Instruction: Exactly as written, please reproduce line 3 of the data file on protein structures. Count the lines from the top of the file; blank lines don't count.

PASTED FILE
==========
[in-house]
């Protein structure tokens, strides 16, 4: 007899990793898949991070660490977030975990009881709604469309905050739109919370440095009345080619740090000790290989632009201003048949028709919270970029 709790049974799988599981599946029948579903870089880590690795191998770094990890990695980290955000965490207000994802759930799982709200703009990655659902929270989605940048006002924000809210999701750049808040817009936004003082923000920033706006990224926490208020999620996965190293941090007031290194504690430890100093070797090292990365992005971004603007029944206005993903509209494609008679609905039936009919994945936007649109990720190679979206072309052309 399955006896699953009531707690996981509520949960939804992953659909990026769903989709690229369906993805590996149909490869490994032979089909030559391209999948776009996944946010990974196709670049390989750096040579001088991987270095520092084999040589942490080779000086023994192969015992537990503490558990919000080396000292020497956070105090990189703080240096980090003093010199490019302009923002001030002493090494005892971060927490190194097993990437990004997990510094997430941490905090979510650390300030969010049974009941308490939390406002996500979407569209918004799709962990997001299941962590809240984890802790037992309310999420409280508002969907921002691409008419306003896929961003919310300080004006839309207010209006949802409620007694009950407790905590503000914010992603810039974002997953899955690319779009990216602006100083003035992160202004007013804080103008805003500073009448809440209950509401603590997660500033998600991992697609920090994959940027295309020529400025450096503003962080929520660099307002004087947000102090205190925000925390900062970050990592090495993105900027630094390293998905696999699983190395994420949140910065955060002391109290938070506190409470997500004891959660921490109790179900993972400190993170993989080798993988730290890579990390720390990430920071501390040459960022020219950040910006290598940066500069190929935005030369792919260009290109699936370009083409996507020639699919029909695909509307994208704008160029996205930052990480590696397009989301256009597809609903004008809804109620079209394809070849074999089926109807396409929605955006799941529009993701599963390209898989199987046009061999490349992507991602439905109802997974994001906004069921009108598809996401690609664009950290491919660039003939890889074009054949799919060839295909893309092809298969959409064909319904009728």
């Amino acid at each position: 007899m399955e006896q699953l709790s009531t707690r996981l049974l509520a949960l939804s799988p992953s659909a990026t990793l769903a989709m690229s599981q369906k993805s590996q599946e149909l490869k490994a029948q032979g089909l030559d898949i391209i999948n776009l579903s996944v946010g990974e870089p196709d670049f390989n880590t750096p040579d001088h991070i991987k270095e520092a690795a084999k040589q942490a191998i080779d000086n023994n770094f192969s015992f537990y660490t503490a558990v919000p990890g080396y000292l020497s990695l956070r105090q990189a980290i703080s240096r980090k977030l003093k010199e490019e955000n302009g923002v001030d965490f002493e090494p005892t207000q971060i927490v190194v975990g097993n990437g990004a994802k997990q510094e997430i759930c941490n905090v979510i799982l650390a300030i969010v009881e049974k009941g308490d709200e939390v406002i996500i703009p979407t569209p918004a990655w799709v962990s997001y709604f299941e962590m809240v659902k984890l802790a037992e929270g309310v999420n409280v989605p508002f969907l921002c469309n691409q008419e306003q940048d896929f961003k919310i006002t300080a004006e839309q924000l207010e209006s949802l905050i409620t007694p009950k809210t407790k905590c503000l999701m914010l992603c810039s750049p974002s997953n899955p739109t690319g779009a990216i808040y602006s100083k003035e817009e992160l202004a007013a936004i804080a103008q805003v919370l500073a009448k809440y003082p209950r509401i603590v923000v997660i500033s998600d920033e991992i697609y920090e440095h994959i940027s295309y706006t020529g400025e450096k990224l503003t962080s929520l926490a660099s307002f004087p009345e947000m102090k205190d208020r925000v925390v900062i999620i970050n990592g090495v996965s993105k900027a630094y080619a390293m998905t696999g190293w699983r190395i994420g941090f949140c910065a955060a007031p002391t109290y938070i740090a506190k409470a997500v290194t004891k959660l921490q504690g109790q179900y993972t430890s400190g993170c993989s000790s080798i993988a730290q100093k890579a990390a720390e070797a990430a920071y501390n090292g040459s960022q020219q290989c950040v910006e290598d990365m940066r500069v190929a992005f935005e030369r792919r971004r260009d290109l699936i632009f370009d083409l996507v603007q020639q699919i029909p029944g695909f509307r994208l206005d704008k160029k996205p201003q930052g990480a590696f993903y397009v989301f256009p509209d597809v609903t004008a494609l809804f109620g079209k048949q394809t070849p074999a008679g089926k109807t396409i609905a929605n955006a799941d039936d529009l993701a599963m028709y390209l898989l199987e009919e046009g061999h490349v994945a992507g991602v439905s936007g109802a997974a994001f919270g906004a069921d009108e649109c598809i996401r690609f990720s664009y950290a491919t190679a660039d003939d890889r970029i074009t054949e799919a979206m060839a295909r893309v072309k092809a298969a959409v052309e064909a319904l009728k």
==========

């Amino acid at each position: 007899m399955e006896q699953l709790s009531t707690r996981l049974l509520a949960l939804s799988p992953s659909a990026t990793l769903a989709m690229s599981q369906k993805s590996q599946e149909l490869k490994a029948q032979g089909l030559d898949i391209i999948n776009l579903s996944v946010g990974e870089p196709d670049f390989n880590t750096p040579d001088h991070i991987k270095e520092a690795a084999k040589q942490a191998i080779d000086n023994n770094f192969s015992f537990y660490t503490a558990v919000p990890g080396y000292l020497s990695l956070r105090q990189a980290i703080s240096r980090k977030l003093k010199e490019e955000n302009g923002v001030d965490f002493e090494p005892t207000q971060i927490v190194v975990g097993n990437g990004a994802k997990q510094e997430i759930c941490n905090v979510i799982l650390a300030i969010v009881e049974k009941g308490d709200e939390v406002i996500i703009p979407t569209p918004a990655w799709v962990s997001y709604f299941e962590m809240v659902k984890l802790a037992e929270g309310v999420n409280v989605p508002f969907l921002c469309n691409q008419e306003q940048d896929f961003k919310i006002t300080a004006e839309q924000l207010e209006s949802l905050i409620t007694p009950k809210t407790k905590c503000l999701m914010l992603c810039s750049p974002s997953n899955p739109t690319g779009a990216i808040y602006s100083k003035e817009e992160l202004a007013a936004i804080a103008q805003v919370l500073a009448k809440y003082p209950r509401i603590v923000v997660i500033s998600d920033e991992i697609y920090e440095h994959i940027s295309y706006t020529g400025e450096k990224l503003t962080s929520l926490a660099s307002f004087p009345e947000m102090k205190d208020r925000v925390v900062i999620i970050n990592g090495v996965s993105k900027a630094y080619a390293m998905t696999g190293w699983r190395i994420g941090f949140c910065a955060a007031p002391t109290y938070i740090a506190k409470a997500v290194t004891k959660l921490q504690g109790q179900y993972t430890s400190g993170c993989s000790s080798i993988a730290q100093k890579a990390a720390e070797a990430a920071y501390n090292g040459s960022q020219q290989c950040v910006e290598d990365m940066r500069v190929a992005f935005e030369r792919r971004r260009d290109l699936i632009f370009d083409l996507v603007q020639q699919i029909p029944g695909f509307r994208l206005d704008k160029k996205p201003q930052g990480a590696f993903y397009v989301f256009p509209d597809v609903t004008a494609l809804f109620g079209k048949q394809t070849p074999a008679g089926k109807t396409i609905a929605n955006a799941d039936d529009l993701a599963m028709y390209l898989l199987e009919e046009g061999h490349v994945a992507g991602v439905s936007g109802a997974a994001f919270g906004a069921d009108e649109c598809i996401r690609f990720s664009y950290a491919t190679a660039d003939d890889r970029i074009t054949e799919a979206m060839a295909r893309v072309k092809a298969a959409v052309e064909a319904l009728k």